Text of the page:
rate after 4 weeks of treatment.18 Adverse effects such
as mild pruritus and erythema frequently are present,
with postinflammatory pigmentary alterations being
an occasional concern. However, the alterations are
tolerable and do not result in discontinuation. It is a
safe, home-based therapy that some clinicians recommend as first-line treatment of MC.18
Keratolytic acids, such as lactic and salicylic
acid, can be used individually or in combination.
A study testing the efficacy of the combination
of salicylic acid 16.7% and lactic acid 16.7% in
flexible collodion resulted in a 100% cure rate
after 2 visits. However, it was associated with
a high incidence of side effects and a low rate
of satisfaction.5
Potassium hydroxide has been shown to be an
effective alternative for treating MC. The use of
potassium hydroxide aqueous solution 5% resulted in
complete clearance in 20 patients within a 6-week
period.19 The solution with a 10% concentration is
not recommended for use because of a stinging sensation during application and posttreatment alteration
in pigmentation.
Silver nitrate aqueous solution or paste 40% has
produced good results in the treatment of MC. It does
not cause pain or scarring and is cost-effective. In
a study of 389 patients with MC treated with silver
nitrate paste 40%, the cure rate was 97.7%, with most
patients having complete resolution after 1 application.20 It is useful for treating widely disseminated MC
and MC in intertriginous areas.
Trichloroacetic acid can be employed with caution. The depth of acid penetration is difficult to control; therefore, pain, irritation, and scarring frequently
occur.21 However, trichloroacetic acid in concentrations of 35% or less appears to be an acceptable and
effective adjuvant therapy for treating immunocompromised patients.22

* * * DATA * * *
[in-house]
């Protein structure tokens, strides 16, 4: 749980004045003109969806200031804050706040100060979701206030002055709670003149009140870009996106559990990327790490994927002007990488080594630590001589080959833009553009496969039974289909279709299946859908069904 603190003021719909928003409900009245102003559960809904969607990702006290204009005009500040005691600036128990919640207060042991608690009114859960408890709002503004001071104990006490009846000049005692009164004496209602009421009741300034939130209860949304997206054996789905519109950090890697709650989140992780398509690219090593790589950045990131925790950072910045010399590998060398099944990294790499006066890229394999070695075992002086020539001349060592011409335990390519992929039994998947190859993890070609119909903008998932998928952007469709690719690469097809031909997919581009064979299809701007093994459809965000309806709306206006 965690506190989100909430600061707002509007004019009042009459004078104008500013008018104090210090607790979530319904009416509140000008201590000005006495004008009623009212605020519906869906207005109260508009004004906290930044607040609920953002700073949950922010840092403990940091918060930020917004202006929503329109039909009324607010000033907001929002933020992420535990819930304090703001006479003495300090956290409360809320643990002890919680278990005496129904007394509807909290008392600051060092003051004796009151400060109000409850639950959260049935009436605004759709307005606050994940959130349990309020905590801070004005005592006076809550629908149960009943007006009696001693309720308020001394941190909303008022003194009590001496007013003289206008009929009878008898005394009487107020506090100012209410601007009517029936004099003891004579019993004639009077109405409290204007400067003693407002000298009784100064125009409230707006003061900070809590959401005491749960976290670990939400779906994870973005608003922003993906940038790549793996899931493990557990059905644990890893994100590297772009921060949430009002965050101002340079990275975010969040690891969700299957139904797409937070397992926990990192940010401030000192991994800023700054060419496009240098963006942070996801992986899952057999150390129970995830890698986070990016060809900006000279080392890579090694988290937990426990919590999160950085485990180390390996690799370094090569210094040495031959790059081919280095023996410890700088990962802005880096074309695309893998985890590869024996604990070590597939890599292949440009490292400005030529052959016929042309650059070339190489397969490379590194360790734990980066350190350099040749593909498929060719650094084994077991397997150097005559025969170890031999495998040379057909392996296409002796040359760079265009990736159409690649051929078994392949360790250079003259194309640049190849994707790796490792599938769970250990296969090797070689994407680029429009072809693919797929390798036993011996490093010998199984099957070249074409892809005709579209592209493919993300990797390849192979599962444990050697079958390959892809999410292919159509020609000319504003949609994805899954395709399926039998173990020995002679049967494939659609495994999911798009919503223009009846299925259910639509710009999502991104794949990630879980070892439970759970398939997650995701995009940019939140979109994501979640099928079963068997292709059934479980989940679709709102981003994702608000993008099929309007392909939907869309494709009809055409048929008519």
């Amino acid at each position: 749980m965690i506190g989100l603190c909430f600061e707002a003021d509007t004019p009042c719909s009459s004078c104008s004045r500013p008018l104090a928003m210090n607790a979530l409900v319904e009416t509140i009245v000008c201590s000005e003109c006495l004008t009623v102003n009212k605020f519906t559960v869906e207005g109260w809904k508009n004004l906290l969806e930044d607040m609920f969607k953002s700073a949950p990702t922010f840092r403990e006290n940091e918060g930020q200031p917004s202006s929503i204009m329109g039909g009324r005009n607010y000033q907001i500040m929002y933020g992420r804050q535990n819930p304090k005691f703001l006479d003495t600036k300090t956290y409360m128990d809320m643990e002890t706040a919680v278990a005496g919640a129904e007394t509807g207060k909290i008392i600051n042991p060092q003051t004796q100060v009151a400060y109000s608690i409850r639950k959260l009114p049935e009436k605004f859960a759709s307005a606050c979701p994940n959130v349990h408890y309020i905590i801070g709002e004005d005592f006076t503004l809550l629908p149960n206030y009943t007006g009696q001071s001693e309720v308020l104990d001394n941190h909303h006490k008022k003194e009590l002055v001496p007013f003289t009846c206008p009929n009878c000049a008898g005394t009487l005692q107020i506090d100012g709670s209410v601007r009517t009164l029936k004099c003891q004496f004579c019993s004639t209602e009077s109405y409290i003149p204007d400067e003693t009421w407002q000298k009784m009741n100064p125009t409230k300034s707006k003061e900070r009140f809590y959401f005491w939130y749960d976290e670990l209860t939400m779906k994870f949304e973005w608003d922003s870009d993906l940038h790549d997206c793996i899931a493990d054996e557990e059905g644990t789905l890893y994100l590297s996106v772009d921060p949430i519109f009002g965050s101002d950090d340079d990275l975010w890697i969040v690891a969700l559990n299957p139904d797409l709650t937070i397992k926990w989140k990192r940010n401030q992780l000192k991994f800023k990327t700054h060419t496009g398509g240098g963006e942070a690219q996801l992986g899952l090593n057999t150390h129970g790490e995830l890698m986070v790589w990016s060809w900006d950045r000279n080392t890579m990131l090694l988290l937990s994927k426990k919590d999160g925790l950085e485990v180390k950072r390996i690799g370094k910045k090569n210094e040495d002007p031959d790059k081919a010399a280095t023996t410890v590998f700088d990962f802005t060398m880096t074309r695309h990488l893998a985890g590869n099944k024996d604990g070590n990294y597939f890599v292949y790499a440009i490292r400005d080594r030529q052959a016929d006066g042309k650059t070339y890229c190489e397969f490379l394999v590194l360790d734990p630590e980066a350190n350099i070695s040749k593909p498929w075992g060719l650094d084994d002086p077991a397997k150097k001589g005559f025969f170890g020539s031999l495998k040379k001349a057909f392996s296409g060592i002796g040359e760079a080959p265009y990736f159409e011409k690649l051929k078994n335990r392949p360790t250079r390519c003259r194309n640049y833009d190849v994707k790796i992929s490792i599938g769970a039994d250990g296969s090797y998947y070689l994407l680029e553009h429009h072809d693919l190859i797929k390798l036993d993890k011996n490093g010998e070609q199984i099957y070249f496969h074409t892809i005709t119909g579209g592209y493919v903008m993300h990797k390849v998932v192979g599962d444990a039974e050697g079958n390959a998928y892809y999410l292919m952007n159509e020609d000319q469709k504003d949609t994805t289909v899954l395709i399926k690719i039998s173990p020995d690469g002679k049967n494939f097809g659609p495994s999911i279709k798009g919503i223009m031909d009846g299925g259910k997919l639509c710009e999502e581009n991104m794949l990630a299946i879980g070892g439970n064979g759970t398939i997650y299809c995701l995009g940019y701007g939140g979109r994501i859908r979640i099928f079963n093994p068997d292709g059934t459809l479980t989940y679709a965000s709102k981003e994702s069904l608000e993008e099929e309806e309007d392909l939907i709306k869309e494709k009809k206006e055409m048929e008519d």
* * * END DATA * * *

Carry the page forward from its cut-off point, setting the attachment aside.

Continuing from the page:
Phenol can cause considerable pain and discomfort. Although it is frequently cited as an acceptable
form of treatment, it is not recommended because
of its high rate of scarring. One study demonstrated
that up to 81% (42/52) of treated papules resulted in
scar formation.11
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Immunomodulatory agents accelerate the clearance of
MCV infection by enhancing the immune response
VOLUME 86, NOVEMBER 2010 289
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Pediatric Dermatology
through the induction of antiviral cytokines or the
influx of leukocytes capable of viral clearance. These
agents include the commonly utilized imiquimod,
rarely employed cimetidine, and interferon alfa.
Imiquimod is an immune response modifier that
acts by increasing the local release of proinflammatory cytokines.23,24 It is a self-administered topical
therapy that is both efficacious and convenient.
Imiquimod cream 5% appears to be safe and effective in children.25-28 The average of 9 studies on the
rate of complete clearance was 42.2% (35/83).26 To
achieve therapeutic effect, some mild erythema,
irritation, and pruritus may be necessary. However,
these side effects are well-tolerated and rarely result
in discontinuation. It is an acceptable alternative for
patients who desire home-based therapy. This agent
should be carefully applied with surrounding areas of
noninfected skin covered in petroleum.17 It is especially useful for treating infections of the genitoanal
area and other intertriginous regions. It seems to be
particularly effective in patients with human immunodeficiency virus (HIV).29,30 However, it can be costly,
especially for a 9-week supply usually employed. It also
may take many months to achieve optimal results.31
Irritation may be intolerable in some children.
Cimetidine is a histamine-receptor antagonist
that demonstrated clinical benefit in patients infected
with varicella-zoster virus and herpes simplex virus.
It is an immunomodulator that induces delayed
hypersensitivity. The effectiveness of cimetidine is
controversial. It may be successfully used for MC in
immunocompetent children and children with atopic
dermatitis32; however, its value, particularly in the
latter group, has been questioned.33